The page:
As a healthcare and business law firm, we have many clients who participate in or wish to participate in pain management clinics. Pain management clinics are a controversial topic. Although useful when managed correctly, these clinics are widely thought to be part of the cause for the opioid epidemic. Georgia citizens suffered and continue to suffer from the opioid epidemic, but, in 2013, Georgia took a large step toward reducing the drug problem by enacting House Bill 178 (“HB 178”) known as the Georgia Pain Management Clinic Act. Before any of our clients become involved with a pain management clinic in Georgia, we immediately advise them of the following three facts.
- The Role of the Georgia Composite Medical Board
HB 178 created a section in the Georgia Code placing pain management clinics under the purview of the Georgia Composite Medical Board (“GCMB”). As such, pain management clinics require registering and applying with the GCMB. The application requires providing information about each owner, principal, manager, agent, and licensed health care worker. The GCMB will review each person or entity and ensure each passes a background check and otherwise complies with the governing laws and rules. Once approved by the GCMB, the registrant will receive a pain management clinic license number. The GCMB strongly recommends not practicing in or operating a pain management clinic until receiving the pain management clinic license number.
- Defining a “Pain Management Clinic”
An important initial step is to determine whether the clinic is a “pain management clinic.” Georgia Code section 43-34-282 defines a “pain management clinic” as:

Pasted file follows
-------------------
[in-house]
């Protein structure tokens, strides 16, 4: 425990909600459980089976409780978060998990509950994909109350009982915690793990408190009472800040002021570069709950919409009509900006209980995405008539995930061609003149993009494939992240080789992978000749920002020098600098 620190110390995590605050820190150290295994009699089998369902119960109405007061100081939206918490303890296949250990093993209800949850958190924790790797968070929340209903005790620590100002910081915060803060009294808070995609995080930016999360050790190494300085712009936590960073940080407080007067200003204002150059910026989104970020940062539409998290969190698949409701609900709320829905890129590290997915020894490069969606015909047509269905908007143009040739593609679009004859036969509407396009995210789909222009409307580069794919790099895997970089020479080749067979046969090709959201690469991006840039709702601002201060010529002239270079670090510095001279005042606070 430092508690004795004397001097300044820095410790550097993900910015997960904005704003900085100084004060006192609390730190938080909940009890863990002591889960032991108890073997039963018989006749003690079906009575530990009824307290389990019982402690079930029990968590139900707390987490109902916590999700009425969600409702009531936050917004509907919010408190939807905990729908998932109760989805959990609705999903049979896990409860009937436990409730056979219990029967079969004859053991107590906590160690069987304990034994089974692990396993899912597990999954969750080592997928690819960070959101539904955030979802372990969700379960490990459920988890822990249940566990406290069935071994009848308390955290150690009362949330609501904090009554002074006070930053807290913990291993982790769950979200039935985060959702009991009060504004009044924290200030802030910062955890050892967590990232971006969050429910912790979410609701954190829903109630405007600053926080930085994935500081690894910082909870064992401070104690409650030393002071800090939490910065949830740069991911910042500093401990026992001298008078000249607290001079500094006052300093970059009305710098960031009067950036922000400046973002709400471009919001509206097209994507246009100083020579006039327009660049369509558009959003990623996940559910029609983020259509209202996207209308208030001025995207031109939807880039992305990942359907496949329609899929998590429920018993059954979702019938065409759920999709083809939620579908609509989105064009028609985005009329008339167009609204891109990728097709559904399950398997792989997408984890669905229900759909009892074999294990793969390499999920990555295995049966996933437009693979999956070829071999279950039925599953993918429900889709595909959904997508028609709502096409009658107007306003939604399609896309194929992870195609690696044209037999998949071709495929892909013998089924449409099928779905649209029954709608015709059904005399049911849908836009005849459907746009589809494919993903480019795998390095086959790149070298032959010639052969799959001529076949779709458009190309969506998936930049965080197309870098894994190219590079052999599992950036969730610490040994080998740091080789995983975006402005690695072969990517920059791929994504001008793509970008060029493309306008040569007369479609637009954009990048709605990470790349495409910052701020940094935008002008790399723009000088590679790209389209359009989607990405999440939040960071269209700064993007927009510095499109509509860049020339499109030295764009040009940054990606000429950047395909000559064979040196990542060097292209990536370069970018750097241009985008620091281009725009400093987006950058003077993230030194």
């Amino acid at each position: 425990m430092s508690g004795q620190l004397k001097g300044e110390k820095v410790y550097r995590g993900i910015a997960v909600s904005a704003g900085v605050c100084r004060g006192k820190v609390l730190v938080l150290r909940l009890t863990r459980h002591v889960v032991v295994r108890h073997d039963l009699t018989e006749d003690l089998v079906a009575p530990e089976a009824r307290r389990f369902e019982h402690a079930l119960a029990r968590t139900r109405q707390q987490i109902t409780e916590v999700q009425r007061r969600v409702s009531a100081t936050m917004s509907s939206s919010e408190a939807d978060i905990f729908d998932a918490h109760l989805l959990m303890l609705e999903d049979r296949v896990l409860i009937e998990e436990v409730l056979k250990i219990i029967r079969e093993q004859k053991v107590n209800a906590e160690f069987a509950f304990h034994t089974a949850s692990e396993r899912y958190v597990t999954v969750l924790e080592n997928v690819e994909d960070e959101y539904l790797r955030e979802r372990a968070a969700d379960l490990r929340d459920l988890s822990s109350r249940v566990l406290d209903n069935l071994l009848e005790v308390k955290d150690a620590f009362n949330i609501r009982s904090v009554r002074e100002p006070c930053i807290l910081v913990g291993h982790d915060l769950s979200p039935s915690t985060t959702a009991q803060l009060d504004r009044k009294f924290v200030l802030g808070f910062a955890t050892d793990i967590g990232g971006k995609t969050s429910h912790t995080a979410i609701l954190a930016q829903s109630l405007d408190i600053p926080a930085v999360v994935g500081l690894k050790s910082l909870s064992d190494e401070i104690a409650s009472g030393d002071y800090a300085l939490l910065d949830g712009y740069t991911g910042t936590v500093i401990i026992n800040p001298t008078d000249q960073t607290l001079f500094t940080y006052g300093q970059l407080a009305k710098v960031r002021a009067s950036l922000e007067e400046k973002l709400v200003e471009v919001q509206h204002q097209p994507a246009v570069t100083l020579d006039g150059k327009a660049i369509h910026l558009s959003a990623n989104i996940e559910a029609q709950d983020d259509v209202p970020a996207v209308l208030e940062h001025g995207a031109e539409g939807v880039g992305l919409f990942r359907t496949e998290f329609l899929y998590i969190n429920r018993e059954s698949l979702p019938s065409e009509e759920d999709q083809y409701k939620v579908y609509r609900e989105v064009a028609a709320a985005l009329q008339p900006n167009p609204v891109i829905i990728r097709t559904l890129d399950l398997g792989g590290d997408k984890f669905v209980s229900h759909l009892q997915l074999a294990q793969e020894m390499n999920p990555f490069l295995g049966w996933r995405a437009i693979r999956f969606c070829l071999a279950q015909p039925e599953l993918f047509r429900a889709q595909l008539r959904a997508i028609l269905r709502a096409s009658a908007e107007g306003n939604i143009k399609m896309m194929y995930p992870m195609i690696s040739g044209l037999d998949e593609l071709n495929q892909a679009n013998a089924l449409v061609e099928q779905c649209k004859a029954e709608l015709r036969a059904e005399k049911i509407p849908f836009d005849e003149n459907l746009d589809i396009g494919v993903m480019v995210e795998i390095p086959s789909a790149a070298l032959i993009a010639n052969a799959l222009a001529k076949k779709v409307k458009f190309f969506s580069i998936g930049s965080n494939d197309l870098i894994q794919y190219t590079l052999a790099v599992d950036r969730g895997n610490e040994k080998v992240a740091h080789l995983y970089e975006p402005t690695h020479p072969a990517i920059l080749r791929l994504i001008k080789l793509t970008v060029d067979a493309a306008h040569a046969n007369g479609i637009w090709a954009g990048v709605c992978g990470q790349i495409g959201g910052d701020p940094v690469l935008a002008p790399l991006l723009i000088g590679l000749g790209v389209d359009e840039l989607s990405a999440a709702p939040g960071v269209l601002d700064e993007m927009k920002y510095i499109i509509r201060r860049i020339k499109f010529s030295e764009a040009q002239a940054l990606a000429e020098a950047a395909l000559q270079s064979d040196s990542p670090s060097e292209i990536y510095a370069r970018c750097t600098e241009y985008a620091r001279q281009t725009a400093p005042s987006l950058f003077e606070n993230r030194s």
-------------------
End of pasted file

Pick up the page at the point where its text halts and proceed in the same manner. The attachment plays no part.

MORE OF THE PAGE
[A] medical practice advertising “treatment of pain” or utilizing “pain” in the name of the clinic or a medical practice or clinic with greater than 50 percent of its annual patient population being treated for chronic pain for nonterminal conditions by the use of Schedule II or III controlled substances.
Note, the definition excludes any clinic that is wholly or partially owned by a licensed hospital, health system, ambulatory surgical center, skilled nursing facility, hospice, or home health agency. O.C.G.A. § 43-34-282(7).
- The Rules on Clinic Ownership
One of the pivotal requirements of HB 178 is requiring that pain management clinics be owned by Georgia-licensed physicians. Specifically, O.C.G.A. § 43-34-283(b)(1) provides, “All pain management clinics shall be owned by physicians licensed in this state.” In addition to the Georgia Code, the Georgia Composite Medical Board promulgated rule 360-8-.03, which provides Pain Management Clinic License Requirements. One requirement is that “all pain management clinics . . . must be owned by physicians holding current licenses to practice in this state.” The rule requires 100% ownership by physicians; no joint ownership with non-physicians is allowed. Cf. Rule 360-8-.03(1)(a) (allowing physician owner to jointly own pain management clinic with physician assistant or APRN if the clinic was in existence on June 30, 2013).
The Board has investigatory powers to determine who the real owners in effect are. In addition to submitting official documents of ownership with the registrants application (such as incorporation papers or an issued business license), “the Board, at its discretion may request a lease agreement, bank accounts, information related to billing practices of the business, evidence related to form of payment for the owners of the clinic and physicians practicing at the clinic and any other documentation that the Board may need to determine actual ownership.” GCMB Licensure of Pain Management Clinics General Information and Checklist.
Our attorneys are experienced in advising healthcare businesses on Georgia Composite Medical Board matters. If you have business licensing or other GCMB questions or would like to discuss this blog post, you may contact our healthcare and business law firm at (404) 685-1662 (Atlanta) or (706) 722-7886 (Augusta), or by email, email@example.com. You may also learn more about our law firm by visiting www.hamillittle.com.
*Disclaimer: Thoughts shared here do not constitute legal advice.